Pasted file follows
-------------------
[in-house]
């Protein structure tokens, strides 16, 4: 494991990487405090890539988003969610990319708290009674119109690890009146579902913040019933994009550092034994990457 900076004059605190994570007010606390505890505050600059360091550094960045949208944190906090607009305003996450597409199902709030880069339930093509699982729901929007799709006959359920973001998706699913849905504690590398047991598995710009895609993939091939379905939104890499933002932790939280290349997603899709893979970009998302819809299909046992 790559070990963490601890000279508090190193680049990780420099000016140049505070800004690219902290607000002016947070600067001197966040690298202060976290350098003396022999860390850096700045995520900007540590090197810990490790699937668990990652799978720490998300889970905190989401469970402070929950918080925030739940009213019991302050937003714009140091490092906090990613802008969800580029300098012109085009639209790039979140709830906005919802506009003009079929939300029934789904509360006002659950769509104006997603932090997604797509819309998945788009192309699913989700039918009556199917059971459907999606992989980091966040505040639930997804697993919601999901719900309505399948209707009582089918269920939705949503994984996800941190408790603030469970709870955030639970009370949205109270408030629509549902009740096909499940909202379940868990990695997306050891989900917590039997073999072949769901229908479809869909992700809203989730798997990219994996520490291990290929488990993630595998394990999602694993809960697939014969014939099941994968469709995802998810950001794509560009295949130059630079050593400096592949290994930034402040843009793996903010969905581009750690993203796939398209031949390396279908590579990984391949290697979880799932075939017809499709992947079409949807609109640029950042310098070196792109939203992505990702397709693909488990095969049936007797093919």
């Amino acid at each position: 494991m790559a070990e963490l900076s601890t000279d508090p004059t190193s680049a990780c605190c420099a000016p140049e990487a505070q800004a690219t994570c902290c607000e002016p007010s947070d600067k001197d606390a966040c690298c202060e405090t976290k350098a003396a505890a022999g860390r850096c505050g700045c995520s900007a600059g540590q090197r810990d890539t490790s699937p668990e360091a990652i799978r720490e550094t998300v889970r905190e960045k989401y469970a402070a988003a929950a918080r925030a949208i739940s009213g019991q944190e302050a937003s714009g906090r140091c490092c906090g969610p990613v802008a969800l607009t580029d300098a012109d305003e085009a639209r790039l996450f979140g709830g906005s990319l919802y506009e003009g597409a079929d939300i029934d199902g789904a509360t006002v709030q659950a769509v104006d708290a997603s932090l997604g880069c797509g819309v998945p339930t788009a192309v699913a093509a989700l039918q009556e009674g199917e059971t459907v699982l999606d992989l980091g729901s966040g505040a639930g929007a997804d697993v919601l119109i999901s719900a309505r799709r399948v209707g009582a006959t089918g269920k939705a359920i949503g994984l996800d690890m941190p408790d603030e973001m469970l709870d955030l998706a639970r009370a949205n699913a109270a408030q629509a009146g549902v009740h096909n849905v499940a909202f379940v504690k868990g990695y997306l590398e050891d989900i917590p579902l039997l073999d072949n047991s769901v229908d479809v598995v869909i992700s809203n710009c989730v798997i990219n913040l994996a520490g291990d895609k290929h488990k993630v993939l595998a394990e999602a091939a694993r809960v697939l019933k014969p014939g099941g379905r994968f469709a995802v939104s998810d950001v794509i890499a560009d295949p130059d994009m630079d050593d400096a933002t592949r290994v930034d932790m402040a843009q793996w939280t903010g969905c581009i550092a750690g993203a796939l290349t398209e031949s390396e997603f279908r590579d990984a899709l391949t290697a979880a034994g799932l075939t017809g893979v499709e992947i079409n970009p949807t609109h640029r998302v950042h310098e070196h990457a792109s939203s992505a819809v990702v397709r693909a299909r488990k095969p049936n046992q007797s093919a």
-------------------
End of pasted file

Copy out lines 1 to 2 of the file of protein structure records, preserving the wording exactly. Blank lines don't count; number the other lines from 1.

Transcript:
[in-house]
């Protein structure tokens, strides 16, 4: 494991990487405090890539988003969610990319708290009674119109690890009146579902913040019933994009550092034994990457 900076004059605190994570007010606390505890505050600059360091550094960045949208944190906090607009305003996450597409199902709030880069339930093509699982729901929007799709006959359920973001998706699913849905504690590398047991598995710009895609993939091939379905939104890499933002932790939280290349997603899709893979970009998302819809299909046992 790559070990963490601890000279508090190193680049990780420099000016140049505070800004690219902290607000002016947070600067001197966040690298202060976290350098003396022999860390850096700045995520900007540590090197810990490790699937668990990652799978720490998300889970905190989401469970402070929950918080925030739940009213019991302050937003714009140091490092906090990613802008969800580029300098012109085009639209790039979140709830906005919802506009003009079929939300029934789904509360006002659950769509104006997603932090997604797509819309998945788009192309699913989700039918009556199917059971459907999606992989980091966040505040639930997804697993919601999901719900309505399948209707009582089918269920939705949503994984996800941190408790603030469970709870955030639970009370949205109270408030629509549902009740096909499940909202379940868990990695997306050891989900917590039997073999072949769901229908479809869909992700809203989730798997990219994996520490291990290929488990993630595998394990999602694993809960697939014969014939099941994968469709995802998810950001794509560009295949130059630079050593400096592949290994930034402040843009793996903010969905581009750690993203796939398209031949390396279908590579990984391949290697979880799932075939017809499709992947079409949807609109640029950042310098070196792109939203992505990702397709693909488990095969049936007797093919």